Chyka PA, Erdman AR, Manoguerra AS, Christianson G, Booze LL, Nelson LS, Woolf AD, Cobaugh DJ, Caravati EM, Scharman EJ, Troutman WG.
“Dextromethorphan poisoning: an evidence-based consensus guideline for out-of-hospital management”.
Clin Toxicol. 2007 Sep 12;45(6):662-77.
The objective of this guideline is to assist poison center personnel in the appropriate out-of-hospital triage and initial out-of-hospital management of patients with a suspected ingestion of dextromethorphan by 1) describing the process by which an ingestion of dextromethorphan might be managed, 2) identifying the key decision elements in managing cases of dextromethorphan ingestion, 3) providing clear and practical recommendations that reflect the current state of knowledge, and 4) identifying needs for research.
This guideline applies to the ingestion of dextromethorphan alone. Co-ingestion of additional substances could require different referral and management recommendations depending on the combined toxicities of the substances. This guideline is based on an assessment of current scientific and clinical information.
The expert consensus panel recognizes that specific patient care decisions might be at variance with this guideline and are the prerogative of the patient and the health professionals providing care, considering all of the circumstances involved. This guideline does not substitute for clinical judgment. The grade of recommendation is in parentheses.
1) All patients with suicidal intent, intentional abuse, or in cases in which a malicious intent is suspected (e.g., child abuse or neglect) should be referred to an emergency department (Grade D).
2) Patients who exhibit more than mild effects (e.g., infrequent vomiting or somnolence [lightly sedated and arousable with speaking voice or light touch]) after an acute dextromethorphan ingestion should be referred to an emergency department (Grade C).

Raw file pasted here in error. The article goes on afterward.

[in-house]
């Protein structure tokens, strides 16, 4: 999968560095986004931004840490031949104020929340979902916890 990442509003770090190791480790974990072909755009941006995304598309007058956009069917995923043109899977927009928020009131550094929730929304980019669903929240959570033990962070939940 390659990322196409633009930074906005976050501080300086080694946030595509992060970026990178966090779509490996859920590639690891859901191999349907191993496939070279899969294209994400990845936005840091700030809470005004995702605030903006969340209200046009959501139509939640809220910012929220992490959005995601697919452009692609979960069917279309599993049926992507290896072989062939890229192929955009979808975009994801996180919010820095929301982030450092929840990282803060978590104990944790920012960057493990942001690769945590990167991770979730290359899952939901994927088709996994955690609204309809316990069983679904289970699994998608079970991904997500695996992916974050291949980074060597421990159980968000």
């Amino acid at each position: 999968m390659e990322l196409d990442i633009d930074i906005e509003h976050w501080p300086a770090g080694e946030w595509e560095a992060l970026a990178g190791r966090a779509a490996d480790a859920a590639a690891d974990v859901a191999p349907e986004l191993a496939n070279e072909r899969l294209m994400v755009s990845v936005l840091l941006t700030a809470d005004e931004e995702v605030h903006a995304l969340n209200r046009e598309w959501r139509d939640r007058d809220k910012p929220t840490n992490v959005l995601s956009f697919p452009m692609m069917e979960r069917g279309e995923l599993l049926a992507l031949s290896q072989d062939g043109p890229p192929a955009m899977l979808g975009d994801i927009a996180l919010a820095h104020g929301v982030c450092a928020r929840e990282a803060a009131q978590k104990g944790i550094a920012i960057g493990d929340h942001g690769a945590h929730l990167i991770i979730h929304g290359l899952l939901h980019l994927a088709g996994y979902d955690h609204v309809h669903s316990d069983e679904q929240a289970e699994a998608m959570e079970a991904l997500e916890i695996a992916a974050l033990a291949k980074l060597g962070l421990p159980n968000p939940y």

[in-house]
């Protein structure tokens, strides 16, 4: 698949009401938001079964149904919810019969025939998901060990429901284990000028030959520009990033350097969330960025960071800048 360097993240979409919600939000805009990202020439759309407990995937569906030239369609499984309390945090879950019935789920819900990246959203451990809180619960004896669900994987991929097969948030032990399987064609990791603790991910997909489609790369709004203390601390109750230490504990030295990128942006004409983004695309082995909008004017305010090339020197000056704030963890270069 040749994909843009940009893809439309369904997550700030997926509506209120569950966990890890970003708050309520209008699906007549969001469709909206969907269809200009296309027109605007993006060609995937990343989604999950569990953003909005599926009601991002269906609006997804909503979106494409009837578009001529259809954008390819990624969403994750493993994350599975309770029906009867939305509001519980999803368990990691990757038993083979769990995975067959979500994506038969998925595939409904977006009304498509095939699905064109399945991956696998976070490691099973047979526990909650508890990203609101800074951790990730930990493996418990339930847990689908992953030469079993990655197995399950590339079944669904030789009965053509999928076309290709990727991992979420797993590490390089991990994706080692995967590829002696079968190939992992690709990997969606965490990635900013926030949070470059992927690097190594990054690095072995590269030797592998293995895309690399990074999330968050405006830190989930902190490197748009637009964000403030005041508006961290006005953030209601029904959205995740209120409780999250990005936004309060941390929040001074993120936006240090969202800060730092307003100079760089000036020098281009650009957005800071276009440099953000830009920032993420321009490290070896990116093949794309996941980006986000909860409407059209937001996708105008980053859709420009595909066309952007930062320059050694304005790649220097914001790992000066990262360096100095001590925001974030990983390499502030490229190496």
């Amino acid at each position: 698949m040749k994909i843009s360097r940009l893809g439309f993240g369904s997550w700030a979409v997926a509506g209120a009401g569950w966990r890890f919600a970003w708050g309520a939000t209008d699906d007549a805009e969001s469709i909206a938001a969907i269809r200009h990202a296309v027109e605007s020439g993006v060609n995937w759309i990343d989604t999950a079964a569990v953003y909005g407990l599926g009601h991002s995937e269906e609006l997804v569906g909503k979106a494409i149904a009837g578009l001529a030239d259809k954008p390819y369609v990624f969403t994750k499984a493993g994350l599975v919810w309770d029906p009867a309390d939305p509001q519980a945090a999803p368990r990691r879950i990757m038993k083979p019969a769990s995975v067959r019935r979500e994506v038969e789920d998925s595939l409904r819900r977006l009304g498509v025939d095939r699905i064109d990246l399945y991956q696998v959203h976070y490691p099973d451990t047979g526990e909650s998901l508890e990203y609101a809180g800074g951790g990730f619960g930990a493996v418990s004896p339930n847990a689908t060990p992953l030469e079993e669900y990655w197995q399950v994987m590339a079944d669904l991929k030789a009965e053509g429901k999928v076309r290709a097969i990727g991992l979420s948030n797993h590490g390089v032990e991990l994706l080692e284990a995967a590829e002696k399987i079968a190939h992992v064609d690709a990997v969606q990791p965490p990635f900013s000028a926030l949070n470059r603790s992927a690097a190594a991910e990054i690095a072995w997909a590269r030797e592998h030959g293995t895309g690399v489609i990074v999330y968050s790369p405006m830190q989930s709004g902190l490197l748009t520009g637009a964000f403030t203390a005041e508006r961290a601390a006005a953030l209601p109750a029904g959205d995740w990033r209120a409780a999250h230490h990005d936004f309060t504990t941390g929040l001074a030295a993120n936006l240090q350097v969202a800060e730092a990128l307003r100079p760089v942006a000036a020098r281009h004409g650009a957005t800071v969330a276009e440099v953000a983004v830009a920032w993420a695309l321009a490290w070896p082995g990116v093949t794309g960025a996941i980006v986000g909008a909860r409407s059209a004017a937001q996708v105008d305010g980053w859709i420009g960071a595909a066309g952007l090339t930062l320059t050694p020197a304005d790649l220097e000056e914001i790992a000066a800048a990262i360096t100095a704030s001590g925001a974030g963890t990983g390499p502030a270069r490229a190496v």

3) Patients who have ingested 5-7.5 mg/kg should receive poison center-initiated follow-up approximately every 2 hours for up to 4 hours after ingestion. Refer to an emergency department if more than mild symptoms develop (Grade D).
4) Patients who have ingested more than 7.5 mg/kg should be referred to an emergency department for evaluation (Grade C).
5) If the patient is taking other medications likely to interact with dextromethorphan and cause serotonin syndrome, such as monoamine oxidase inhibitors or selective serotonin reuptake inhibitors, poison center-initiated follow-up every 2 hours for 8 hours is recommended (Grade D).
6) Patients who are asymptomatic and more than 4 hours have elapsed since the time of ingestion can be observed at home (Grade C).
7) Do not induce emesis (Grade D).
8) Do not use activated charcoal at home. Activated charcoal can be administered to asymptomatic patients who have ingested overdoses of dextromethorphan within the preceding hour. Its administration, if available, should only be carried out by health professionals and only if no contraindications are present. Do not delay transportation in order to administer activated charcoal (Grade D).
9) For patients who have ingested dextromethorphan and are sedated or comatose, naloxone, in the usual doses for treatment of opioid overdose, can be considered for prehospital administration, particularly if the patient has respiratory depression (Grade C).
10) Use intravenous benzodiazepines for seizures and benzodiazepines and external cooling measures for hyperthermia (>104 degrees F, >40 degrees C) for serotonin syndrome. This should be done in consultation with and authorized by EMS medical direction, by a written treatment protocol or policy, or with direct medical oversight (Grade C).
11) Carefully ascertain by history whether other drugs, such as acetaminophen, were involved in the incident and assess the risk for toxicity or for a drug interaction.